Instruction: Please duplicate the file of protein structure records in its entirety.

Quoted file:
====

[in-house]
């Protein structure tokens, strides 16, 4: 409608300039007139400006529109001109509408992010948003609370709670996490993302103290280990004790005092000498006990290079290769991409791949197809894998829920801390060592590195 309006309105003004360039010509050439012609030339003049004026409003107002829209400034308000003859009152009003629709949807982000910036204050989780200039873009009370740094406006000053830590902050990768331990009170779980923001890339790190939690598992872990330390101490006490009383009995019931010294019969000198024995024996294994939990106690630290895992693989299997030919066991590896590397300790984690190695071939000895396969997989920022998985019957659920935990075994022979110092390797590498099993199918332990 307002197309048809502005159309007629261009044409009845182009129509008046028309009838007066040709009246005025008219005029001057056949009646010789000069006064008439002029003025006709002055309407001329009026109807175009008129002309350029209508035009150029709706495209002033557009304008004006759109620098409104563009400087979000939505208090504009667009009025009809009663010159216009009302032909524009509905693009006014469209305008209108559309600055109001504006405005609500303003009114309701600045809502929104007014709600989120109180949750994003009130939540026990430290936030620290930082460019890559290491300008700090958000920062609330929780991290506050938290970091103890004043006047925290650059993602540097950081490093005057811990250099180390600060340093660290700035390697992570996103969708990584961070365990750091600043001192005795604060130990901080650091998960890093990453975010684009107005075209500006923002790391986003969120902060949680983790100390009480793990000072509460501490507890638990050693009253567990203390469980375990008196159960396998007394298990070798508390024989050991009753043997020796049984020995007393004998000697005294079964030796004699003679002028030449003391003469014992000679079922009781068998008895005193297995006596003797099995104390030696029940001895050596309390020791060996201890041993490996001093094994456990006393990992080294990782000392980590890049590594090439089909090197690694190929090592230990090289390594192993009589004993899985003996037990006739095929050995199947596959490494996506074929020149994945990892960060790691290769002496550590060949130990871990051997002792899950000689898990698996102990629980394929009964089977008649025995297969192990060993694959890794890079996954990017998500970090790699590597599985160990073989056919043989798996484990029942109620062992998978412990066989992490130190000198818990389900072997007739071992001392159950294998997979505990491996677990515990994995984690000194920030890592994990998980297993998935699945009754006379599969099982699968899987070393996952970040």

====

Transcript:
[in-house]
């Protein structure tokens, strides 16, 4: 409608300039007139400006529109001109509408992010948003609370709670996490993302103290280990004790005092000498006990290079290769991409791949197809894998829920801390060592590195 309006309105003004360039010509050439012609030339003049004026409003107002829209400034308000003859009152009003629709949807982000910036204050989780200039873009009370740094406006000053830590902050990768331990009170779980923001890339790190939690598992872990330390101490006490009383009995019931010294019969000198024995024996294994939990106690630290895992693989299997030919066991590896590397300790984690190695071939000895396969997989920022998985019957659920935990075994022979110092390797590498099993199918332990 307002197309048809502005159309007629261009044409009845182009129509008046028309009838007066040709009246005025008219005029001057056949009646010789000069006064008439002029003025006709002055309407001329009026109807175009008129002309350029209508035009150029709706495209002033557009304008004006759109620098409104563009400087979000939505208090504009667009009025009809009663010159216009009302032909524009509905693009006014469209305008209108559309600055109001504006405005609500303003009114309701600045809502929104007014709600989120109180949750994003009130939540026990430290936030620290930082460019890559290491300008700090958000920062609330929780991290506050938290970091103890004043006047925290650059993602540097950081490093005057811990250099180390600060340093660290700035390697992570996103969708990584961070365990750091600043001192005795604060130990901080650091998960890093990453975010684009107005075209500006923002790391986003969120902060949680983790100390009480793990000072509460501490507890638990050693009253567990203390469980375990008196159960396998007394298990070798508390024989050991009753043997020796049984020995007393004998000697005294079964030796004699003679002028030449003391003469014992000679079922009781068998008895005193297995006596003797099995104390030696029940001895050596309390020791060996201890041993490996001093094994456990006393990992080294990782000392980590890049590594090439089909090197690694190929090592230990090289390594192993009589004993899985003996037990006739095929050995199947596959490494996506074929020149994945990892960060790691290769002496550590060949130990871990051997002792899950000689898990698996102990629980394929009964089977008649025995297969192990060993694959890794890079996954990017998500970090790699590597599985160990073989056919043989798996484990029942109620062992998978412990066989992490130190000198818990389900072997007739071992001392159950294998997979505990491996677990515990994995984690000194920030890592994990998980297993998935699945009754006379599969099982699968899987070393996952970040």